Our Summer Homeschool Plan

Summer SchoolEvery year I have these great ambitions of doing school year-round, and having summer be just as productive and structured as the rest of the year. And every summer, I laugh at my well-laid plans, and realize that it’s just not going to happen.

So, this year, I’m actually anticipating this, and have a laid back summer planned…with lots of learning activities available of course. (See my popular post about Learning While On Summer Vacation)

Math: We finished out Tater’s 1st grade year about 20 lessons into Horizons 2. We’ll continue doing a couple lessons a week, but will be mainly focusing on memorizing Skip Counting and solidifying her addition and subtraction skills to begin multiplication in the Fall.

Handwriting: Tater was diagnosed with dysgraphia, which basically means she has a hard time with handwriting and spelling because of motor skill development. (Fun fact: I had similar issues in school.) We’ve been working with Junior’s OT to give her hand exercises to strengthen her fine motor skills, and some core exercises to improve her gross motor skills. We will be starting cursive, as that is supposed to help, and this summer will be spent learning cursive letters and improving motor skills.

Reading: She does reading herself and we do a read aloud together…she’s been reading Imagination Station, Berenstain Bears, and her Bible Storybooks to herself. Our read-aloud right now is Island of the Blue Dolphins.

Spanish: I found a Spanish workbook at Costco that Tater is really excited to start. She likes to order in Spanish at our favorite Mexican restaurant, and has asked to learn more.

Travel: We have several trips planned this summer. One vacation to the beach and one trip to visit family on the East Coast, so I’m going to incorporate History, Geography, and Geology into those trips.

What are your Summer Plans? Comment below to let me know!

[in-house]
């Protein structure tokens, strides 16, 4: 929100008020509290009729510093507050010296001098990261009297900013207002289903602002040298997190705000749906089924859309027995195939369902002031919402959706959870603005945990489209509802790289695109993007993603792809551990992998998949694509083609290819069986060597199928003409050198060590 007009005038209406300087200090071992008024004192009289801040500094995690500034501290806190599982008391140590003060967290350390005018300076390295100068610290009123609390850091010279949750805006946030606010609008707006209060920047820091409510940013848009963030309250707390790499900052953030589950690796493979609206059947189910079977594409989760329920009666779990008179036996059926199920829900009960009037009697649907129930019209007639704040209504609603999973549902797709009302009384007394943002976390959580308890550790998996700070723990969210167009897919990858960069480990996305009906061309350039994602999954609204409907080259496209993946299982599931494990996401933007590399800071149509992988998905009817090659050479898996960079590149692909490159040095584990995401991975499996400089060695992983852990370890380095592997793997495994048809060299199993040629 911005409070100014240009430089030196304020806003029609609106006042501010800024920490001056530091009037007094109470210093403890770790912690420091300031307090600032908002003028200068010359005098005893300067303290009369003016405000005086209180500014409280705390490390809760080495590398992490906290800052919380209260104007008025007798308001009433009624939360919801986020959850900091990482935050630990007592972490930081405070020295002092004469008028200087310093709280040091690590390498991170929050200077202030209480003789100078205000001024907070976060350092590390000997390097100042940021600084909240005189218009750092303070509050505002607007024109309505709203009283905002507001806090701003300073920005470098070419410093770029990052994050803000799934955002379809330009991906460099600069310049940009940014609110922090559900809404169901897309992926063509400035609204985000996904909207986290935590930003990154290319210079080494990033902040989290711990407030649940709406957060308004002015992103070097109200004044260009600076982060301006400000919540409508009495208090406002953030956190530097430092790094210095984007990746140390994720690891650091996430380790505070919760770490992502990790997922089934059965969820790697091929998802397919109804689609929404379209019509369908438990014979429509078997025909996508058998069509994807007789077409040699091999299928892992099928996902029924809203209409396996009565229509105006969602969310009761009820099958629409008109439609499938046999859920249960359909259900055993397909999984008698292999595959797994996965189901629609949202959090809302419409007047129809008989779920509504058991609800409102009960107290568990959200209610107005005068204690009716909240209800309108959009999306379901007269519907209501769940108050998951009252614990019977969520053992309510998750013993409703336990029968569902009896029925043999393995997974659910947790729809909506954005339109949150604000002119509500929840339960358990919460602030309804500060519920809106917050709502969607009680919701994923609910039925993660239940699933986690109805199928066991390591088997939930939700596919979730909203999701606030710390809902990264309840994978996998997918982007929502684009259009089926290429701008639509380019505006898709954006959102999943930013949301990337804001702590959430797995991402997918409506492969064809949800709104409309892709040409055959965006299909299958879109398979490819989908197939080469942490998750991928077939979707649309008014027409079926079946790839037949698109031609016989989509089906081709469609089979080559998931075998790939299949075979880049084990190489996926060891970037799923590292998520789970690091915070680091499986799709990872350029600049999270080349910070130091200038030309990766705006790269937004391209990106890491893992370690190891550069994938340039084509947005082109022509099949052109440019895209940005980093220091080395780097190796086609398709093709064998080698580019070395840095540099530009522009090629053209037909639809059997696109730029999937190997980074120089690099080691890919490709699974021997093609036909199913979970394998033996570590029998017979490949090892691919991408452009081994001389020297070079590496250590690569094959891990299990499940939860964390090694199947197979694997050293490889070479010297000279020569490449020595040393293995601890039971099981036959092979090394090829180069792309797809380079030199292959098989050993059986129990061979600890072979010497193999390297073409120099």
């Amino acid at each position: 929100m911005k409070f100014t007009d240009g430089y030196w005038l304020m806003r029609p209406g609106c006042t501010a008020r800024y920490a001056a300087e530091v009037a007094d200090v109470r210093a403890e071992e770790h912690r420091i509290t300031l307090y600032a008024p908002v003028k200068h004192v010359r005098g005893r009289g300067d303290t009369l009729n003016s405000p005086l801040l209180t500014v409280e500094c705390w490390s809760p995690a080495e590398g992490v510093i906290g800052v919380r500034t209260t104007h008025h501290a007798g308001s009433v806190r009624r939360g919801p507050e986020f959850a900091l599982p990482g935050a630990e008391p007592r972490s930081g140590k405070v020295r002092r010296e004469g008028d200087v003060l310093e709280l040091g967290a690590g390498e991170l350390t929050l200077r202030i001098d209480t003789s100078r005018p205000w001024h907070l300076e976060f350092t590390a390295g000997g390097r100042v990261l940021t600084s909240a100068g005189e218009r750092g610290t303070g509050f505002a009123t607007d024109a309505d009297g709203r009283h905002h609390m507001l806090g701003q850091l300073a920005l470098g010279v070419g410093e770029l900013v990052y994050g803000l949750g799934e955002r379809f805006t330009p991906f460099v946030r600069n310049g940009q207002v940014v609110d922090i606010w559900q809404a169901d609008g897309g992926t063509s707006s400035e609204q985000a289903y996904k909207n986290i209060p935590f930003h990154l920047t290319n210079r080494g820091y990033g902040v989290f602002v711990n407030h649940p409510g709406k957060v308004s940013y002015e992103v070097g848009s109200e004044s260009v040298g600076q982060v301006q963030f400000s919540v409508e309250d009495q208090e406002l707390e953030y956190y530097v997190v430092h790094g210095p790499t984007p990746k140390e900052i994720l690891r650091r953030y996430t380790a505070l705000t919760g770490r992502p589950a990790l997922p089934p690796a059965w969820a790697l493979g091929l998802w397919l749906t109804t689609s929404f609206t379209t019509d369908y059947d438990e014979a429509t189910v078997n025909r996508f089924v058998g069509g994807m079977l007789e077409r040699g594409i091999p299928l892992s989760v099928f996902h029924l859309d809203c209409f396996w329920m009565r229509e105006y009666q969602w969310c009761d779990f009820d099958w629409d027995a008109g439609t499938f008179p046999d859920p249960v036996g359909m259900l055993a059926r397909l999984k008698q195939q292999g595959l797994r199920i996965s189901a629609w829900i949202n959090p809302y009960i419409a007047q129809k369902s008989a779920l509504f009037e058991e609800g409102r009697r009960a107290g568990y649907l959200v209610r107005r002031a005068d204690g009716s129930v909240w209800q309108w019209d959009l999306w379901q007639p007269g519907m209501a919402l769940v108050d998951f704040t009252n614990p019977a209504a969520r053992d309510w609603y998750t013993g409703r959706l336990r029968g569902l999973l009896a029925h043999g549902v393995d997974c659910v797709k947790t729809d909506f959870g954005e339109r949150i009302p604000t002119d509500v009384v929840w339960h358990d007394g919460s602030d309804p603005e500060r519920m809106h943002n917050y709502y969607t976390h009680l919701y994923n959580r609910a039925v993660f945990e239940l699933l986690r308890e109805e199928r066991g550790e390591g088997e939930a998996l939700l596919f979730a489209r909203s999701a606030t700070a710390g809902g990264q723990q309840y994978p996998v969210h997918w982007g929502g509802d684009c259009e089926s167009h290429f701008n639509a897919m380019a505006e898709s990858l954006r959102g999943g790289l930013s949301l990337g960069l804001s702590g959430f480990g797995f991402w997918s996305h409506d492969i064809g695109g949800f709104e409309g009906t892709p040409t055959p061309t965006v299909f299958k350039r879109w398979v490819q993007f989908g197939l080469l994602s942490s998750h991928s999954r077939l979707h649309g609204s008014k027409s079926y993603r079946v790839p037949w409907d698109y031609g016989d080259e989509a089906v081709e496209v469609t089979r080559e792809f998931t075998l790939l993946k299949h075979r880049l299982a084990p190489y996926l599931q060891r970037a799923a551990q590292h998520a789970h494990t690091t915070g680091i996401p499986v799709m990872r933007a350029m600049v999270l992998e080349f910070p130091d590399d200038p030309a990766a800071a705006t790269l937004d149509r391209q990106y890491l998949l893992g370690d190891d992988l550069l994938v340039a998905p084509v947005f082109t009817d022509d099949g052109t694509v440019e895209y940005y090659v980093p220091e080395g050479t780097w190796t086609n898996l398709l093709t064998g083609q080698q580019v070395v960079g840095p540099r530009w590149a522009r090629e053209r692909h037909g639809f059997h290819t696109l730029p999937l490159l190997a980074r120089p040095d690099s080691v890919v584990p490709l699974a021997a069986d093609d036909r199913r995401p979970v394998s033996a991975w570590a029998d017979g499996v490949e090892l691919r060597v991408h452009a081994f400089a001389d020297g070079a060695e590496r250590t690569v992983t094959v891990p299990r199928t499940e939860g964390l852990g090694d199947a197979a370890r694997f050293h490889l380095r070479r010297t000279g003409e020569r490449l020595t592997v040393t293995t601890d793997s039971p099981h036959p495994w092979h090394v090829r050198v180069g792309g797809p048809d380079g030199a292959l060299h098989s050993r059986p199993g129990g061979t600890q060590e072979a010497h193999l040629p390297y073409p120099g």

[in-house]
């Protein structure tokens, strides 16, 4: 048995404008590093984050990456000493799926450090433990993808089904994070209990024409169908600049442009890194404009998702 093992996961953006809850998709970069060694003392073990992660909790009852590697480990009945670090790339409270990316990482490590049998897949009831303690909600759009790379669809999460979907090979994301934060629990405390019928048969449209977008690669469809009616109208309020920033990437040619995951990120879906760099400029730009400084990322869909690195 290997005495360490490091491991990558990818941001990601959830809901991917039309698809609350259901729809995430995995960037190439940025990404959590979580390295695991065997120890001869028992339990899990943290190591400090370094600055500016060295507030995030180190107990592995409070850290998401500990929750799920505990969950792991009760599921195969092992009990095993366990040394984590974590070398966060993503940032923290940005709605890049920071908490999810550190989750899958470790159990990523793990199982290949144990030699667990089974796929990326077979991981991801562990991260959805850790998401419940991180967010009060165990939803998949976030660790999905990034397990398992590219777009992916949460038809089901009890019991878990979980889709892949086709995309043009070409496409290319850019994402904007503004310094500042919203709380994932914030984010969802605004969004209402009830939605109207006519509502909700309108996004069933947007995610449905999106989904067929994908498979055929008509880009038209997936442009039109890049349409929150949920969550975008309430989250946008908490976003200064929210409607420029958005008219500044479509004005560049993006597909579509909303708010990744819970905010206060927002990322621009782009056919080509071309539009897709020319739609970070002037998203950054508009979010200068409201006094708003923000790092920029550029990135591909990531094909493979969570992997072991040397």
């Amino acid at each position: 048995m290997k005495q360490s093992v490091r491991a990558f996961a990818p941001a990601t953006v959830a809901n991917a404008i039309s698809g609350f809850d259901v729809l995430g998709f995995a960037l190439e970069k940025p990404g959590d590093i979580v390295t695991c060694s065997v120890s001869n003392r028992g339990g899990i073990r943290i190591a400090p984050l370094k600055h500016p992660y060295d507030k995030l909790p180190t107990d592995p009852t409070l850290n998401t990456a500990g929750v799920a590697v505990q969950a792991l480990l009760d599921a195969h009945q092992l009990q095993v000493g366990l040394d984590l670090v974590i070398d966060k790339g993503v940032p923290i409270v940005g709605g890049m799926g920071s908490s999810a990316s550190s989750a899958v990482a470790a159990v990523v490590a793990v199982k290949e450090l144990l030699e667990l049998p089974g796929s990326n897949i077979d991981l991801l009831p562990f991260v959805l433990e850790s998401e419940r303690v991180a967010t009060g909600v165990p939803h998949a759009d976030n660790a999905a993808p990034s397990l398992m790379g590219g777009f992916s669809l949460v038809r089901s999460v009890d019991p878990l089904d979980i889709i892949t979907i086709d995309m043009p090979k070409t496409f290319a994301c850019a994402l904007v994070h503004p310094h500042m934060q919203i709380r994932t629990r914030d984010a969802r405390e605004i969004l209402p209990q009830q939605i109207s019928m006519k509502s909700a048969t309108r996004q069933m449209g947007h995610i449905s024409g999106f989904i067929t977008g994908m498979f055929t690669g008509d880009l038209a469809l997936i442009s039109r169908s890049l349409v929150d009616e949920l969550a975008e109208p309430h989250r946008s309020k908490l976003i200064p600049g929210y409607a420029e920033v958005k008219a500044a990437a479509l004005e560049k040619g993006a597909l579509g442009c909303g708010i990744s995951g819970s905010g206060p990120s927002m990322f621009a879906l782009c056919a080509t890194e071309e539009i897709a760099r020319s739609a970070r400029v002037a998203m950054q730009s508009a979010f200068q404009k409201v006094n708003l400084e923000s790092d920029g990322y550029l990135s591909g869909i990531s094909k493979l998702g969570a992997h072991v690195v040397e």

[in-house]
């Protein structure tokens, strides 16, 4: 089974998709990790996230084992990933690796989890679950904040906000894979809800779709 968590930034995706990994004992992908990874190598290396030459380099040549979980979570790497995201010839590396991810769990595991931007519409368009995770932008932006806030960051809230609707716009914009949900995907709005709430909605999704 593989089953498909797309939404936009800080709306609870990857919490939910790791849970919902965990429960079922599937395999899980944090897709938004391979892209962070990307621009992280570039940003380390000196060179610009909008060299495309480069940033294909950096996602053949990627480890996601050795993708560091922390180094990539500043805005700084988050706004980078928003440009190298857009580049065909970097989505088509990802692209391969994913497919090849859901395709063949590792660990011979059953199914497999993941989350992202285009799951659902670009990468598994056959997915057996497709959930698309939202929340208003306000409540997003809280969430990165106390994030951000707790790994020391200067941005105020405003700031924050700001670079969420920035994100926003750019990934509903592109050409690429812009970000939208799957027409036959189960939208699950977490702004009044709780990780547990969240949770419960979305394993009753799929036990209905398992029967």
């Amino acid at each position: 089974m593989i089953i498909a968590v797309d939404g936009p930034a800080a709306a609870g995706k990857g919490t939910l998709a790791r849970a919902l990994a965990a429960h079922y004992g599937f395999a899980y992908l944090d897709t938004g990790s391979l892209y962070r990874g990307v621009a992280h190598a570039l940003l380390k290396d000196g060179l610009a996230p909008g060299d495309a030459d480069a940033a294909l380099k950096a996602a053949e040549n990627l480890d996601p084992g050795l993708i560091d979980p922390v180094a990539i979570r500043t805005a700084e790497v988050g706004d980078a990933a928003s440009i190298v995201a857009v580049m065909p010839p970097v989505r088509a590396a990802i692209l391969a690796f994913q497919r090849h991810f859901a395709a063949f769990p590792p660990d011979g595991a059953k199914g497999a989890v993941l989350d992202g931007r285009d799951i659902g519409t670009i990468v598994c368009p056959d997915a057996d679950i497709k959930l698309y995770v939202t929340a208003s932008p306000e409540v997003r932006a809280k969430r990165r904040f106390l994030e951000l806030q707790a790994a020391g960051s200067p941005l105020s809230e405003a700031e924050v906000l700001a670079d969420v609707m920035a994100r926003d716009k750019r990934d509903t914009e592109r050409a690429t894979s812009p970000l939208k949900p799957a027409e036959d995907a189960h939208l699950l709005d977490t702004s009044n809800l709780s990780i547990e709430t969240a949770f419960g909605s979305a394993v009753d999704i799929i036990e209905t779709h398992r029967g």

Book Review: Centralia

It’s not very often that a book keeps me awake at all hours of the night just because I need to find out what happens. Centralia, Mike Dellosso’s newest novel, is partially responsible for my lack of sleep this week. It is a wild and crazy psychological thriller that I just couldn’t put down.

Peter Ryan wakes up one morning feeling fuzzy, and unable to find his wife, Karen, and daughter Lilly. He calls a friend, who gives the devastating news that his wife and daughter were killed in a fiery car accident two months ago. Remembering only bits and pieces of the funeral, Peter knows that something isn’t right. He ransacks his home looking for some shred of evidence that Karen and Lilly are not actually dead, and finds a hidden note in his daughter’s handwriting that says “Daddy, we went to Centralia.”

Not knowing what Centralia is, Peter resolves to find his family, hoping against hope that they are not actually dead, but within minutes of finding the note, armed men show up at Peter’s house, and he begins to wonder what in his past could have sparked the danger he is suddenly in.

Peter has a recurring dream that he is locked out of one room of his home, and he thinks that if he can access the room in his dreams, his memory will be restored and he will know exactly where Karen and Lilly are. But, eventually he has to make a choice between what he knows and what he sees, and he realizes that faith is the key to all of his questions.

I can’t say too much more about this plot without giving things away, but rest assured that it is a crazy ride full of twists and turns and “whoaaaa, did that just happen?!” moments. I was thrilled to see that Centralia is book one in a series, and I can’t wait to read book #2, though I am a little sad that it won’t be coming out until Summer 2016.

I received a free copy of this book from Tyndale Publishers in exchange for my honest review. All opinions are my own and have not been influenced in any way.

 

When Hard Means Good

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I collapsed onto the couch at the end of another long day. Both kids were finally in bed, but Junior was still making a  vocal protest about having to sleep, as he does every night.

“Why did God give us such a challenging kid?” I asked my husband, as I thought back on that day of another meltdown in therapy, a screaming fit in the car, and an emotionally draining afternoon trying to reason with an overtired 3-year old that consistently refuses to nap.